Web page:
Japanese Yen Rebound Could be Limited with BOJ Set to Meet
Fundamental Forecast for Japanese Yen: Neutral
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The Japanese Yen had a strong week, gaining 1.63 percent against the U.S. Dollar yielding it high marks as the top performer in the first week of April. The bulk of the Yen’s strength came on Friday, when the U.S. nonfarm payrolls report indicated slower job growth than expected, sending Treasury yields plummeting. While the data alone would support a stronger Yen come market open next week, there are a number of data and events on the calendar that temper our bullish Yen enthusiasm for the time being.
In terms of market moving data, three pieces stick out for having the most potential to influence the Yen for the remainder of the month. Ahead of market open on Monday, Japanese trade figures are due, and the weaker Yen appears to be paying dividends for the economy. According to a Bloomberg News survey, the Japanese trade balance is expected at ¥104.3 billion. While a surplus would be bullish for the Yen, it is likely that Japanese officials will look for a sustained surplus going forward before declaring that the Yen is no longer overvalued. A worse than expected print could prompt officials to discuss further steps to weaken the Yen going forward. Along similar lines, machine tool orders for February are expected to have jumped relative to the same period last year; expanding production could be aiding the expected trade surplus.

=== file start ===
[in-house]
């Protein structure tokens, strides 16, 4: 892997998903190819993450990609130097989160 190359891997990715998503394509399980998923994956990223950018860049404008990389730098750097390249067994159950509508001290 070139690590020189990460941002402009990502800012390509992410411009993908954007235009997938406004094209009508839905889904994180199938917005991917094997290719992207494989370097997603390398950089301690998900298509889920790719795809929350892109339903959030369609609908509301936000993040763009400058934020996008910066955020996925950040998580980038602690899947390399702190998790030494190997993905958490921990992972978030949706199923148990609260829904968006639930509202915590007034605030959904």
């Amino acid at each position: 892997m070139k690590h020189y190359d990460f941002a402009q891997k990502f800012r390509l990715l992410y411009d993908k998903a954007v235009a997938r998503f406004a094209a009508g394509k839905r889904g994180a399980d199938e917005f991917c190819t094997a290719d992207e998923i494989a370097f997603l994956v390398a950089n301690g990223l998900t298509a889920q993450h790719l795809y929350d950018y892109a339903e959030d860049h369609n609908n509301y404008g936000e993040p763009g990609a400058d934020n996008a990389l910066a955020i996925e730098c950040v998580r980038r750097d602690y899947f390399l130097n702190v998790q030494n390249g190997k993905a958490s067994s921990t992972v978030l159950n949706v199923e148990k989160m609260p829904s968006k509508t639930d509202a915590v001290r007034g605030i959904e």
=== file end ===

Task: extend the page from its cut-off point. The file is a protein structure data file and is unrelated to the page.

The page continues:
Taking a step back, on Wednesday, the Eco Watchers surveys for March should give some greater insight into the direction of the Japanese economy. Both the current situation and outlook gauges have improved recently, and another reading over 50.0 for the outlook survey would be the first time since April and May 2007 that there have been two consecutive readings above 50.0.
Also on Wednesday the Bank of Japan is set to meet. At their February meeting, the BoJ decided to inject ¥10 trillion ($128 billion) into the markets to help stimulate the economy and weaken the Yen. It has worked thus far; the USDJPY traded at an 11-month high in mid-March. There’s been chatter that the BoJ could move to weaken the Yen further at the coming meeting, and a weak trade balance figure could give scope to such a move. Unannounced interventions (like the October 31 operation) are likely behind the BoJ given the Yen’s weakness this year, but further steps are likely to be taken if the Japanese economy’s pace of growth does not accelerate in the coming weeks. With the BoJ looming overhead, our bias for the Yen this week is neutral/sideways; without the BoJ and in light of seasonal trends and data due, our forecast for the Yen would be bullish. – CV
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